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Rising Voices Fellow Sofia Gardenswartz Reading Grace Paley

Paley’s Power on the Daily

by Sofia Gardenswartz

Last year, my AP English class read the short prose poem “Mother” by Grace Paley. What struck me the most was its mundane nature. This is a characteristic of nearly all of Paley’s work; she wrote in detail about the daily lives of women—a topic that, when she was writing in the 1940’s, was viewed as tangential to the “real” work of male authors writing bestsellers like The Catcher in the Rye (J.D. Salinger) or The Outsiders (S.E. Hinton). 

Topics: Schools, Poetry
Emma Lazarus

Lazarus’ Lessons

by Sofia Heller

Emma Lazarus was a 19th century Jewish American writer whose poem “The New Colossus,” engraved on Lady Liberty’s platform, embraces immigrants as they enter the United States. Though she was from an upper class family, Lazarus defied societal restrictions and norms and dared others to do the same.

Topics: Immigration, Poetry
Emma Lazarus

Mining the Archive: Emma and Immigration

by Yana Kozukhin

Long before Emma Lazarus’ words were immortalized on that great copper statue, she was a young Jewish American girl growing up in New York. Throughout her life she produced numerous poems, essays, letters, translations, and even a novel.  

Topics: Activism, Poetry

Emma Lazarus

Emma Lazarus’s famous poem “The New Colossus” helped the Statue of Liberty greet millions, but still reflected her experience of the mixed welcome that minorities faced in America.

Another Emma "Makes Trouble"

by  Deborah Fineblum Raub

Pregnant women take note: There’s something about the name “Emma” that turns a girl into a prizefighter swinging her fists for human––often specifically women’s––rights, or, as we like to say here at the Jewish Women's Archive, a “troublemaker” in the best sense of the word.

Top 10 Moments for Jewish Women in 2011

by Jewesses With Attitude
10. We celebrated the 40th anniversary of Our Bodies, Ourselves
Top 10 Jewish Women in Labor History

10 Things You Should Know About Emma Lazarus

by  Leah Berkenwald

Emma Lazarus was born in 1849 to Moses and Esther Nathan Lazarus, descendants of the pioneering group of Spanish and Portuguese Jews who settled in New Amsterdam in the mid 1600s.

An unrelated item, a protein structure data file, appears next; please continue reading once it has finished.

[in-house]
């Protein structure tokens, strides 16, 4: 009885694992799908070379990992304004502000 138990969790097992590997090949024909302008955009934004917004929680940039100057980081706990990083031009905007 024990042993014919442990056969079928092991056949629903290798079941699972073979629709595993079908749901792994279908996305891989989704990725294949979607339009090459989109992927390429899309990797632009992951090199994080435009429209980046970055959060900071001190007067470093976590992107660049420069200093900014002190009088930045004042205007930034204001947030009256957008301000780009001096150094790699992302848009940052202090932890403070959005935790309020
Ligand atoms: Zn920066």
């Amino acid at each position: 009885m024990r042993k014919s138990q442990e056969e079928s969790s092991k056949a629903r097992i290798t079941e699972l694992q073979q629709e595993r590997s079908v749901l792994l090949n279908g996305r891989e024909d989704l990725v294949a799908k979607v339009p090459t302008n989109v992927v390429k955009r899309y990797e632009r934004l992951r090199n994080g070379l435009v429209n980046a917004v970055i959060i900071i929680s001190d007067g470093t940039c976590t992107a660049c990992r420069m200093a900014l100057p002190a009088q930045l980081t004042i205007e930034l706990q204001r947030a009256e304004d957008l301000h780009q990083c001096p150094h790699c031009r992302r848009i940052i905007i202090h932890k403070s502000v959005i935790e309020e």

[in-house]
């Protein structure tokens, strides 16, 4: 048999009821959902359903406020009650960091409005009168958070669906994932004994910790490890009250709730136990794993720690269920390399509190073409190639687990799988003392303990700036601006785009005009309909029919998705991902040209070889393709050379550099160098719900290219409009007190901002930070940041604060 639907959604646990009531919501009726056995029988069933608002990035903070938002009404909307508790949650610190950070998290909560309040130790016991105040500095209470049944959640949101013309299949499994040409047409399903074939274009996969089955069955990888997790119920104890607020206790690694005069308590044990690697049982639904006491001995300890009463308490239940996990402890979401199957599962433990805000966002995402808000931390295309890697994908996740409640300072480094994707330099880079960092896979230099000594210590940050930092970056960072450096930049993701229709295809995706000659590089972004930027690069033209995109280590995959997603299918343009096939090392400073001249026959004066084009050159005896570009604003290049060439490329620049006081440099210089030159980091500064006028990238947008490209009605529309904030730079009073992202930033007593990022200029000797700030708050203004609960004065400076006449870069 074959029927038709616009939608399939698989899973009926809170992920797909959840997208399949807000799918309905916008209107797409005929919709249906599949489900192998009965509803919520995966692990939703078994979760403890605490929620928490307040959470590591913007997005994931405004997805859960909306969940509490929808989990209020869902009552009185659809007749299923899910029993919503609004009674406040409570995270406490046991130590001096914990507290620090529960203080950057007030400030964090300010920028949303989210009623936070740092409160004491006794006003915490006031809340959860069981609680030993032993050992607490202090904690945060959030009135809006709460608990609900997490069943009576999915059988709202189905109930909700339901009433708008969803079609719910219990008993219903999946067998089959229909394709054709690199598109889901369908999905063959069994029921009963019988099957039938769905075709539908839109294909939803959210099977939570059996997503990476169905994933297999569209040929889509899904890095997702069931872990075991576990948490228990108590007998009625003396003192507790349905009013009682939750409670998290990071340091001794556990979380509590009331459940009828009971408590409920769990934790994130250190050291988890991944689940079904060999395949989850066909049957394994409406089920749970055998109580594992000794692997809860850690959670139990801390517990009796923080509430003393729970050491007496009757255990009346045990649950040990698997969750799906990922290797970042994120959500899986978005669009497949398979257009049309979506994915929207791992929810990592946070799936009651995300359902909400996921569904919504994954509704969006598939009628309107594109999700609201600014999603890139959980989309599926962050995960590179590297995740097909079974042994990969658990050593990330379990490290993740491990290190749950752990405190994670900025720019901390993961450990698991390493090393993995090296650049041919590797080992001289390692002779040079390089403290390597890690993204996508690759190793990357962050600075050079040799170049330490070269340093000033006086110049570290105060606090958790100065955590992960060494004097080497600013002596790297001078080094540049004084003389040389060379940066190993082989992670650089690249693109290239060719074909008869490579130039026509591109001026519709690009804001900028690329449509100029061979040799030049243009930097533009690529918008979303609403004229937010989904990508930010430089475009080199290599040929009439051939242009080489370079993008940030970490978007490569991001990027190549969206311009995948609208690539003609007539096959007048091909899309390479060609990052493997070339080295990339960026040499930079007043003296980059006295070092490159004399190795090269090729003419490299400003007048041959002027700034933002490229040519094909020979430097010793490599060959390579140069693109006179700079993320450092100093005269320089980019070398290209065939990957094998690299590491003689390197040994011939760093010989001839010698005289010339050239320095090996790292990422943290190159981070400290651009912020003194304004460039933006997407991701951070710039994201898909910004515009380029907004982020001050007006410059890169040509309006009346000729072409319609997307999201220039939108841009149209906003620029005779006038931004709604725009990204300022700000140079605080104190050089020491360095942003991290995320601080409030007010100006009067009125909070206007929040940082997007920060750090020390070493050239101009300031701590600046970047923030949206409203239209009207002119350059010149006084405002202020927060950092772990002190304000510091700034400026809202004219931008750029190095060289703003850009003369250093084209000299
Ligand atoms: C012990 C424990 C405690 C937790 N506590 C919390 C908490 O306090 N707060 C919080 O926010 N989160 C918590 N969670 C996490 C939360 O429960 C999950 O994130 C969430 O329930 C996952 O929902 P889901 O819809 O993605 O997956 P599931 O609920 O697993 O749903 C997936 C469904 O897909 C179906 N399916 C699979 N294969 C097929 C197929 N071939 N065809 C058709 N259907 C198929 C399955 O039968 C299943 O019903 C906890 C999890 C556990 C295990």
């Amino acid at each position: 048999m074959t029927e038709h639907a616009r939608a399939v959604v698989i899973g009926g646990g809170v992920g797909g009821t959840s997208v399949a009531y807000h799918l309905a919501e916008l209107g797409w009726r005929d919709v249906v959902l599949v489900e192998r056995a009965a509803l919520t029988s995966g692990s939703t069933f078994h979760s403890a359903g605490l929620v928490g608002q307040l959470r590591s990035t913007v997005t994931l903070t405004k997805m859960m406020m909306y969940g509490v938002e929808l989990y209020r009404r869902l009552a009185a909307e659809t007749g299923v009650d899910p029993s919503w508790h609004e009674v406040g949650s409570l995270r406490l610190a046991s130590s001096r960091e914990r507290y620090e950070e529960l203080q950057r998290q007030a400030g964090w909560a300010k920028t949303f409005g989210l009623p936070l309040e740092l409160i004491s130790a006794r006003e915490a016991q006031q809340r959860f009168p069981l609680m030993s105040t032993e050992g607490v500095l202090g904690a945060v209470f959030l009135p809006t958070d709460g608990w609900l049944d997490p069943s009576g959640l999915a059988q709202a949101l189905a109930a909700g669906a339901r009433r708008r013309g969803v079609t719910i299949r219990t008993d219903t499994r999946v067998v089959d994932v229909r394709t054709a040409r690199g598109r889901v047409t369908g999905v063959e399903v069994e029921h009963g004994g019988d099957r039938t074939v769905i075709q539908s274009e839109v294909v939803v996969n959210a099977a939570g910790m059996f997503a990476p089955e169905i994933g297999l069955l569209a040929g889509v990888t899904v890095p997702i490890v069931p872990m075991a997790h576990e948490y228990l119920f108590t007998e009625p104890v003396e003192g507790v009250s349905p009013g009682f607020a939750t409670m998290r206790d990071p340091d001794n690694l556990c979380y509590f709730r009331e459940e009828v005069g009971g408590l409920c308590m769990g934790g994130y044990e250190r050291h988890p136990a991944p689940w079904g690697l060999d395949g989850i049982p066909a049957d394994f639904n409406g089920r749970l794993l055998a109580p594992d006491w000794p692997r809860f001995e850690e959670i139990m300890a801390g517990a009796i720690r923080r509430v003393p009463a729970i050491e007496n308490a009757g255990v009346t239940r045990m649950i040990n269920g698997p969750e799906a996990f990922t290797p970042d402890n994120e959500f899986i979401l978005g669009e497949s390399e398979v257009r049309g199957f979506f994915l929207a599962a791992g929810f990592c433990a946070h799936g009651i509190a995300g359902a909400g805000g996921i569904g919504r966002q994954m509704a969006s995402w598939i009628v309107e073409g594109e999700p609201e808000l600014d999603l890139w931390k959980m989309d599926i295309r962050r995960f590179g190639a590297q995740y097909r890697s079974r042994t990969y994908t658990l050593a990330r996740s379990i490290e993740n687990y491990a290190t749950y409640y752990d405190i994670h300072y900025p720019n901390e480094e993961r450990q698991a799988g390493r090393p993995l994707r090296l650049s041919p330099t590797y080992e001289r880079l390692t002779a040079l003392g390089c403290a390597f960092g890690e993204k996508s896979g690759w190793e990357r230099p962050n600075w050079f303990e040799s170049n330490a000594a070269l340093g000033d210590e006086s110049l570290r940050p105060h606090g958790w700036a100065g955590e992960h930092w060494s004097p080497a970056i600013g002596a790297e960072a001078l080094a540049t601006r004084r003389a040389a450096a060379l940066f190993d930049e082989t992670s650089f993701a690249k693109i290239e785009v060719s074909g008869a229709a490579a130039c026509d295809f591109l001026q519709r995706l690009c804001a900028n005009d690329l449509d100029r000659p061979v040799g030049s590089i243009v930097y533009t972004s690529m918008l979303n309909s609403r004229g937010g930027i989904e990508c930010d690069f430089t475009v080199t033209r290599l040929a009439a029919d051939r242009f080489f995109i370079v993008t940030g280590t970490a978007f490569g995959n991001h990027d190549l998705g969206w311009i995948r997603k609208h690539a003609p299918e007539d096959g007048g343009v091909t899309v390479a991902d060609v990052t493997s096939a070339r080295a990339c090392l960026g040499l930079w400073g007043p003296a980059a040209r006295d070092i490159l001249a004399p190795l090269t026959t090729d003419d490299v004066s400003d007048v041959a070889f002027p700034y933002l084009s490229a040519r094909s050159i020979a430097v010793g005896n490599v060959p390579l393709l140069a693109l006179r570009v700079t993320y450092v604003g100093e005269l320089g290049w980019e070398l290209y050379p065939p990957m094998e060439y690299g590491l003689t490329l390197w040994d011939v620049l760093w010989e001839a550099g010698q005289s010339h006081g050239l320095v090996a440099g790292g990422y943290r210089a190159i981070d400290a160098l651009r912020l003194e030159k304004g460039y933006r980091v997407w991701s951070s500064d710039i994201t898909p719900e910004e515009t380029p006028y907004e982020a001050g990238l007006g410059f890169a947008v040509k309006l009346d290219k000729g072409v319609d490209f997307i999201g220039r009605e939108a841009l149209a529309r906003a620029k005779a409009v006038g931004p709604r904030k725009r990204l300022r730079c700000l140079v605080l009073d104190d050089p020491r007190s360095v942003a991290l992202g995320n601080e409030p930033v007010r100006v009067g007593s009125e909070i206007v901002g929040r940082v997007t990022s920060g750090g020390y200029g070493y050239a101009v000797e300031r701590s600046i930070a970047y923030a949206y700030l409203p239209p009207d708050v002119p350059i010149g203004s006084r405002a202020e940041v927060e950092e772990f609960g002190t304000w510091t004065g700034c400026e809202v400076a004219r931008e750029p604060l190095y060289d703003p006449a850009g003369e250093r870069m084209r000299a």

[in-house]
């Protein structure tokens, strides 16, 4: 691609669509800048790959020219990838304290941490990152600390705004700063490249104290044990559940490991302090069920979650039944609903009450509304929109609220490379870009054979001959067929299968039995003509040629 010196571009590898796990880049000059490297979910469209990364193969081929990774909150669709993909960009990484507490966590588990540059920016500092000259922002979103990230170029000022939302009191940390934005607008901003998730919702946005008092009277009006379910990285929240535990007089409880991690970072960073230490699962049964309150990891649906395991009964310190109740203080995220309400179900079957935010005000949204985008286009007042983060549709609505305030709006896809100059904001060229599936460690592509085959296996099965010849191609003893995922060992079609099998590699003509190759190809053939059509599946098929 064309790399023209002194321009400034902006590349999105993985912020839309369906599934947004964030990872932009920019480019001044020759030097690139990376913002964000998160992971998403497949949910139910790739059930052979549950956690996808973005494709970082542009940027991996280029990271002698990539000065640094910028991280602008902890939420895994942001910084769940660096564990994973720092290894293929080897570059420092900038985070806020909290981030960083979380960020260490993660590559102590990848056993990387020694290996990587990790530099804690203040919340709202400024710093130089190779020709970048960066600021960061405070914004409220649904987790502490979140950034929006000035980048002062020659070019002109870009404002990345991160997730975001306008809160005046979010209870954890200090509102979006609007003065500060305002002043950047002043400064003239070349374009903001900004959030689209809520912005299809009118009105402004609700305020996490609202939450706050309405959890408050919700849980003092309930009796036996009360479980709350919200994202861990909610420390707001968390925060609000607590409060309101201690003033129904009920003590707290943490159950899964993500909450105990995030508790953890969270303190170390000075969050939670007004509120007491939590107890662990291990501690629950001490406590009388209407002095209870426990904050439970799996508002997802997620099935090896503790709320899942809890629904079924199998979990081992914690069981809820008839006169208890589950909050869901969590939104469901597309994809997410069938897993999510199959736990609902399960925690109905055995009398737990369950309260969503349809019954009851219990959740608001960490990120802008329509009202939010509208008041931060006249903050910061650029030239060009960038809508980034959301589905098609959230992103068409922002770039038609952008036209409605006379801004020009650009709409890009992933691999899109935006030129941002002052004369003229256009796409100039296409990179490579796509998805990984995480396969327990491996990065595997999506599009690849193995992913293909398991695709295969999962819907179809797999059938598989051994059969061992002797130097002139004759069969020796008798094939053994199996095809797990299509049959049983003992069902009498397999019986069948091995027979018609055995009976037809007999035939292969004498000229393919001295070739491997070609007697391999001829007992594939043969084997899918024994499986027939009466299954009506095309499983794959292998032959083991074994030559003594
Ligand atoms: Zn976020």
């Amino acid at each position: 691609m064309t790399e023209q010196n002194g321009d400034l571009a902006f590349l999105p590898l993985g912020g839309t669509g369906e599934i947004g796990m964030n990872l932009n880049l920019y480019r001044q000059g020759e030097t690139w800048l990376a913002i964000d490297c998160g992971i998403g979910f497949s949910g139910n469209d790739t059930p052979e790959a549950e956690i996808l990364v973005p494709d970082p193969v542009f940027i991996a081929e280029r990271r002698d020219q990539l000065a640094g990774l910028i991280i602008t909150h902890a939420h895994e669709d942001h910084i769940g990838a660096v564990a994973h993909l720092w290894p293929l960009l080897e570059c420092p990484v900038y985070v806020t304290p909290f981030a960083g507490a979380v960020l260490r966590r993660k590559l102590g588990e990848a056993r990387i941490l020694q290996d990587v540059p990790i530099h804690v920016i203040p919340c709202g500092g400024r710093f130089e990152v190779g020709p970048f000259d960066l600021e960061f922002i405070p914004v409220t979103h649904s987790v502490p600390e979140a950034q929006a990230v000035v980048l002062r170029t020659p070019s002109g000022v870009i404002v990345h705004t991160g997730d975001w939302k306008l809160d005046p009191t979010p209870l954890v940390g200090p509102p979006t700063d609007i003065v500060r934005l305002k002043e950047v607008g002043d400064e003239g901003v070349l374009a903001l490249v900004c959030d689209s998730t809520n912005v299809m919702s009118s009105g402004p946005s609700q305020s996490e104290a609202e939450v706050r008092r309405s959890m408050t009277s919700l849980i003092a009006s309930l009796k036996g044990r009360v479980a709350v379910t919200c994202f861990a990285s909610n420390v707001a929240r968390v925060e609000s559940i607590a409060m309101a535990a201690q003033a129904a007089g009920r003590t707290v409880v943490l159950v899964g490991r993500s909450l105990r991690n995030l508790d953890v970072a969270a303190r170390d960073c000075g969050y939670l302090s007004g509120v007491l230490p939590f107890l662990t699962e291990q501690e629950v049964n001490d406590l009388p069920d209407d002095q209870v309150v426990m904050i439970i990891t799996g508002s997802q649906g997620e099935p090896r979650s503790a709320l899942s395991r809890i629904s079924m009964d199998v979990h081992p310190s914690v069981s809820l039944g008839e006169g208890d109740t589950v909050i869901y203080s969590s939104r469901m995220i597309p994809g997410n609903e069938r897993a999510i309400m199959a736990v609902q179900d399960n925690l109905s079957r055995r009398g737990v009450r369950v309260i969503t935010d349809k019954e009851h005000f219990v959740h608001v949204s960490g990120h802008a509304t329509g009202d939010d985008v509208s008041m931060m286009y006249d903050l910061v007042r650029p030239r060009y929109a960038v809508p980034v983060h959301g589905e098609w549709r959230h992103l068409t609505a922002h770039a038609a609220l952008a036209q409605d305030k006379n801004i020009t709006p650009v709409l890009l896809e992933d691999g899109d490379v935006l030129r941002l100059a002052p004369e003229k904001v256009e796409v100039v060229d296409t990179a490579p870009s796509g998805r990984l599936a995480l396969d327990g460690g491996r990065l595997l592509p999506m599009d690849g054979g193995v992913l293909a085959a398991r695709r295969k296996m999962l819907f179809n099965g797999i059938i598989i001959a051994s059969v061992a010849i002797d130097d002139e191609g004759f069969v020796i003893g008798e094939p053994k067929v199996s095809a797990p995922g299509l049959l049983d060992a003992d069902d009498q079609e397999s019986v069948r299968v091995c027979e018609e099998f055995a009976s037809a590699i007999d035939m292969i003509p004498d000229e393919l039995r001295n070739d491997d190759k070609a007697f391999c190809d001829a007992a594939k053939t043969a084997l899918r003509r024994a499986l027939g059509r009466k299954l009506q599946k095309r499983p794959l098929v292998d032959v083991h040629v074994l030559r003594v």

Top 10 Jewish Women in Labor History

The Top 10 Jewish Women in Labor History

by  Leah Berkenwald

Though we at JWA celebrate women’s history all year round, March brings us the great opportunity of Women’s History Month.

Emma Lazarus

One of the first successful Jewish American authors, Lazarus was part of the late nineteenth century New York literary elite and was recognized in her day as an important American poet. In her later years, she wrote bold, powerful poetry and essays protesting the rise of antisemitism and arguing for Russian immigrants' rights. She called on Jews to unite and create a homeland in Palestine before the title Zionist had even been coined.

"Only in America" poll results

by  Judith Rosenbaum

The results are in from the National Museum of American Jewish History's poll to select the 18 individuals to be featured in their "Only in America" Hall of Fame. The results are not too surprising.

Emma Lazarus dies at age 38

November 19, 1887

When Emma Lazarus died on November 19, 1887 at the age of 38, the obituary published in the New York Times referred to her as “an American Poet o

Emma Lazarus writes "The New Colossus"

November 2, 1883

A manuscript copy of Emma Lazarus's famous sonnet, “The New Colossus,” bears the date November 2, 1883.

Ruth Gruber finds haven for 1,000 Holocaust refugees

August 3, 1944

When President Roosevelt decided to accept a thousand European immigrants in the midst of World War II and the Holocaust, Secretary of the Interior Harold Ickes chose the Jewish-American writer and

Zionism in the United States